What does 2014 hold for weed in the great state of California? As with all things political, it depends.
At the outset, it looks to be a big year for marijuana reform in the Golden State. Four petitions are in the works to legalize recreational cannabis. On the other side of the coin, municipalities and federal prosecutors continue to crack down on medical pot across the state.
If events gather enough momentum, 2014 could be the most important year for marijuana the state has ever seen. Or it could turn into another 11 months of waiting to see if things might improve next year.
The immediate future looks rather bleak for MMJ in California. Voters here approved medicinal weed in 1996, and dispensaries were authorized seven years later. But they became so common, local governments across the state started banning them. Last year the California Supreme Court endorsed that tactic.
More than 200 municipalities now prohibit medical pot shops within their boundaries, while a smaller number of cities, town and counties allow dispensaries with ordinances that regulate them. The rest rely on state law, which permits the medical stores.
As if the situation weren’t bad enough, several communities, primarily in Northern California, are trying to ban all marijuana cultivation – even though the MMJ referendum passed by voters 18 years ago explicitly allows for home growing. Patient advocates have appealed a court ruling that upheld the bans, and are waiting for the state Supreme Court to review the case.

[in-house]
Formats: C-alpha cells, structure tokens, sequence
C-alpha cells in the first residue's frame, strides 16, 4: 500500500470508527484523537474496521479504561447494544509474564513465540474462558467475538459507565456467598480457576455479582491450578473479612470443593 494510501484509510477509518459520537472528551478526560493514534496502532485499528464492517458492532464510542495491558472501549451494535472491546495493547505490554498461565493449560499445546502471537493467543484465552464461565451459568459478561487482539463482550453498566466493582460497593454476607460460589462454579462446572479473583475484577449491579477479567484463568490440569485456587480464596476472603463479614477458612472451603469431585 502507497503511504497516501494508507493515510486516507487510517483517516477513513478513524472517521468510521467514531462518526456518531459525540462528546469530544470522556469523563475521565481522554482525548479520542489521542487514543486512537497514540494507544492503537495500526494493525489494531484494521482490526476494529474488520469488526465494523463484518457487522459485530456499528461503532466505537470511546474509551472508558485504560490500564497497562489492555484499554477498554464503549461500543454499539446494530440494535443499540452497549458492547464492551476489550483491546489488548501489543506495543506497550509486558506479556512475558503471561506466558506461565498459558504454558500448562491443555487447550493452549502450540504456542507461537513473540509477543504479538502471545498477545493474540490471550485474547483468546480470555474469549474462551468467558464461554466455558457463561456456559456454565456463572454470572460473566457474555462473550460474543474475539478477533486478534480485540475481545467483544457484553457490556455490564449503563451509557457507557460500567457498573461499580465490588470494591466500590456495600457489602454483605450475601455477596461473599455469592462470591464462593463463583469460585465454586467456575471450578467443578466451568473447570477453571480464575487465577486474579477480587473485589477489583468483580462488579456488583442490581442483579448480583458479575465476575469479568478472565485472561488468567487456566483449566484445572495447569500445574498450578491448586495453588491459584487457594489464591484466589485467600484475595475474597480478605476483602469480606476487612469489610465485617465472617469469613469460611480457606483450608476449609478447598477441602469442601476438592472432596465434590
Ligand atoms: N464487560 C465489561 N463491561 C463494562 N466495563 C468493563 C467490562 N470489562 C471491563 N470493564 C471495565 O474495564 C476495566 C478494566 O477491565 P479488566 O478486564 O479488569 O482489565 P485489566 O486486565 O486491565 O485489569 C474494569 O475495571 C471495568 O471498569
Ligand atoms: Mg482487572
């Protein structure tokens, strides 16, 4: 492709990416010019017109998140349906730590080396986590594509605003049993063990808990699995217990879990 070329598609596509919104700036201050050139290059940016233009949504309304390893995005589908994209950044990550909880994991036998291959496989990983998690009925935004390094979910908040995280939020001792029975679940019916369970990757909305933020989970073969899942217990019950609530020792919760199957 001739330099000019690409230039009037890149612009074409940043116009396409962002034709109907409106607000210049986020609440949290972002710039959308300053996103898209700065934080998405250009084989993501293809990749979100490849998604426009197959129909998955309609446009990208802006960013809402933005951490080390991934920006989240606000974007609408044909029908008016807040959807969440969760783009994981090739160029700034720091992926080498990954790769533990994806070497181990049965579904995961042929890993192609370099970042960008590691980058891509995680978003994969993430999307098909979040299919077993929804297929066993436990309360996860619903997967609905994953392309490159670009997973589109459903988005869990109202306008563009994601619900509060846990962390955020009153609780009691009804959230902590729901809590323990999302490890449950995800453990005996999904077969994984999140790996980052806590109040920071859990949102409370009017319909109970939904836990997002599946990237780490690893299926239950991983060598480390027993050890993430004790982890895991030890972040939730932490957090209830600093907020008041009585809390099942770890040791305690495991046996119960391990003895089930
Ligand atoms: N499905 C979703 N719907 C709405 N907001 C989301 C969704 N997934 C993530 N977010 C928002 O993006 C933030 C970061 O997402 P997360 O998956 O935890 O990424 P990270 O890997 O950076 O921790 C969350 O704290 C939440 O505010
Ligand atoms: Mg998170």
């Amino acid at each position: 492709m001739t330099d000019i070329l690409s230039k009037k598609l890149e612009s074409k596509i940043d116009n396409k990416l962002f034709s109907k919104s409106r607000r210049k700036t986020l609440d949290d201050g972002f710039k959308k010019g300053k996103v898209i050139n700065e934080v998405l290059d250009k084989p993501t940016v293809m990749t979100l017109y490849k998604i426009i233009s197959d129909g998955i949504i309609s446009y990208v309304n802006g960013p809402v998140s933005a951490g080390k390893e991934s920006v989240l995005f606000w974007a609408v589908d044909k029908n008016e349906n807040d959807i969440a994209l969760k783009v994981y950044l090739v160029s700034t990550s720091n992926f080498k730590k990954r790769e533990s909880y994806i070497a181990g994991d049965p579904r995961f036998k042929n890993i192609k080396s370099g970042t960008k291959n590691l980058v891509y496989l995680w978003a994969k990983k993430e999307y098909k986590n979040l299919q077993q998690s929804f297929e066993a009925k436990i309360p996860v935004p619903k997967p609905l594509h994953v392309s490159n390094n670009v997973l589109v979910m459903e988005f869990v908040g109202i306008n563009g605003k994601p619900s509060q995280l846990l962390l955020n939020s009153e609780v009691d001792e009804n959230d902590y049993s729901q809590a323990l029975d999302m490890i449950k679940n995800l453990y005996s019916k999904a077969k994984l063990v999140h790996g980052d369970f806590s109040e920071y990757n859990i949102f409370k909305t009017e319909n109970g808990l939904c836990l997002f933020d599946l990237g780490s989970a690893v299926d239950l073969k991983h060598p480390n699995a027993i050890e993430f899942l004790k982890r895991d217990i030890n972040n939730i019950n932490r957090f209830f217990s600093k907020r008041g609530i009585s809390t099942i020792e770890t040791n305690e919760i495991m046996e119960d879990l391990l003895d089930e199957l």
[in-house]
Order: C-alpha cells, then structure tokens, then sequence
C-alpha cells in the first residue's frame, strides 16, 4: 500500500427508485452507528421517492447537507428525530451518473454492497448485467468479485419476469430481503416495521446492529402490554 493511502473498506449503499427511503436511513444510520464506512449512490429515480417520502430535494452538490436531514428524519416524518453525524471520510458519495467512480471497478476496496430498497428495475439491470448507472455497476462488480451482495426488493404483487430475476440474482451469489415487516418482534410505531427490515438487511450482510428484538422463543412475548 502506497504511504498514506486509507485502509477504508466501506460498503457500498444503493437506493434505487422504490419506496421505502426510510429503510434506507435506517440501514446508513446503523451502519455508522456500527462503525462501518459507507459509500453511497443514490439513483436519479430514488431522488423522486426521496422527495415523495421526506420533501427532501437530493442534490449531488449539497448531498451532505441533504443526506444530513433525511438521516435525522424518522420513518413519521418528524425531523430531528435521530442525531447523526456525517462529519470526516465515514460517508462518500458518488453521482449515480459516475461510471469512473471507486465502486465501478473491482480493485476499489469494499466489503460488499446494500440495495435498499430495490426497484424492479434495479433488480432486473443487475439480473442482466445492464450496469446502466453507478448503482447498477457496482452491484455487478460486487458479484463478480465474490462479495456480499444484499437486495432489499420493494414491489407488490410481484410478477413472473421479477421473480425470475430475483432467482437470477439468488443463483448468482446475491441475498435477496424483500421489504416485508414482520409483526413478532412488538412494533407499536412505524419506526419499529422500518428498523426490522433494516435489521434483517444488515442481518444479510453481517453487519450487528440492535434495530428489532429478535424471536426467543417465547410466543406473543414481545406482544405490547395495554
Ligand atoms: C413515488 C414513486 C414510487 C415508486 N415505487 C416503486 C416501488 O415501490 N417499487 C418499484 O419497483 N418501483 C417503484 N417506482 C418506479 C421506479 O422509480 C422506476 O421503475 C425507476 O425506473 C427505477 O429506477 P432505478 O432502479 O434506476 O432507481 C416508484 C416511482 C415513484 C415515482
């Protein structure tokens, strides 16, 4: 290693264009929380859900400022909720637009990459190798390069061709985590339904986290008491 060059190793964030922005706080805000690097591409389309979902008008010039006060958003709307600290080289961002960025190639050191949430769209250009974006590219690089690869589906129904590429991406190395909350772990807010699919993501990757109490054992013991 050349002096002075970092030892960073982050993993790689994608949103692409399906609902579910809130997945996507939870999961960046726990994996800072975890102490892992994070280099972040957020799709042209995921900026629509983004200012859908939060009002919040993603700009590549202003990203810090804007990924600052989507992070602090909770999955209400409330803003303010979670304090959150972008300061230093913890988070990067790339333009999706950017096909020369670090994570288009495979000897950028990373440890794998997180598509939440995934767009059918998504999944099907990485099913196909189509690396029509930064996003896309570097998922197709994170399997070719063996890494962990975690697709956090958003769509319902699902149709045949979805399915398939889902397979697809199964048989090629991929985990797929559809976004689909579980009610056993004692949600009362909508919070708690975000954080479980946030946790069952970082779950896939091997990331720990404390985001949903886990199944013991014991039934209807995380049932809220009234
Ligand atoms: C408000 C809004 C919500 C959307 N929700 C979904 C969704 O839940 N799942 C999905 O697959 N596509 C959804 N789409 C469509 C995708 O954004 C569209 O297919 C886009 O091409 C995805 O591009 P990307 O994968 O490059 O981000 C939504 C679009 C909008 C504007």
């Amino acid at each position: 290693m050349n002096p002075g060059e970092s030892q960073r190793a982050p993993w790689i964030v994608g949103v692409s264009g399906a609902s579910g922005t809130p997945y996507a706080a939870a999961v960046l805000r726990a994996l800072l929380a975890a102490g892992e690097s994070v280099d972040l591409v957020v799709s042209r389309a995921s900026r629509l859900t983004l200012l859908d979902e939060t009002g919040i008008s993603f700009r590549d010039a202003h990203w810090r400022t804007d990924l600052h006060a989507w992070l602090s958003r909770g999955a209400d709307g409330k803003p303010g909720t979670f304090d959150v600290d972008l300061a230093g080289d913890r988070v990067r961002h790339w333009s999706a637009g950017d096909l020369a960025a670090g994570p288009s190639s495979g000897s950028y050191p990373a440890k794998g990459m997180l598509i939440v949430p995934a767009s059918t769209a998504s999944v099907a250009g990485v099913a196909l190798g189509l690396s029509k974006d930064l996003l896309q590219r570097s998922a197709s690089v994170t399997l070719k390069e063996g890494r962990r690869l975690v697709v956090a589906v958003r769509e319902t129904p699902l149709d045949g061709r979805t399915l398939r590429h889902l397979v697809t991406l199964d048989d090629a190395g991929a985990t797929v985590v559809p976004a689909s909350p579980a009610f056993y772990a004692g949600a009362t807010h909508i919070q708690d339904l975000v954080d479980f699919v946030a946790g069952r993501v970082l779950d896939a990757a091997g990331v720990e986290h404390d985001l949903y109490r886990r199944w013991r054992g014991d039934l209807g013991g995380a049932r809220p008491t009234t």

If the court sides with local governments again, it could be a bumpy ride for patients in many parts of California, where conservative local leaders seeking the “law and order” vote are making a show of stamping out medical cannabis.
Efforts to hurt MMJ will continue in the legislature, too, where the law enforcement lobby has long been trying to gut the 1996 law. Among other strategies, they’ll try to enact zero-tolerance DUI legislation for tokers who drive. That means the presence of any amount of THC in a driver’s blood would be grounds for a DUI conviction, regardless of whether the driver was actually impaired.
The body clears alcohol in a matter of hours. Marijuana metabolites, on the other hand, remain in the system for days, weeks, even months after consumption. So a motorist could be convicted of a DUI for driving days after using, while completely sober.
But the biggest potential change in 2014 could come at the ballot box in November. Four groups are now pushing petitions to legalize recreational marijuana statewide.
Only two of the groups are gathering signatures, which must be submitted by next month. Neither of these is a terribly realistic bet for voter approval, since they don’t set much of any limits on possession or cultivation, but anything is possible.
The real question for the year is whether any of these ballot proposals will make it before voters this year. That still seems to be an open question. And if one of the more radical proposals gets there and passes, how would the federal government react?
Of course, it’s entirely possible all four initiatives will fizzle and die by March. In that case, 2014 will transform from a year of great promise into a year of great anticipation. Plans are already in the works for a legalization referendum in 2016, an effort that has significantly more support than any of the campaigns this year.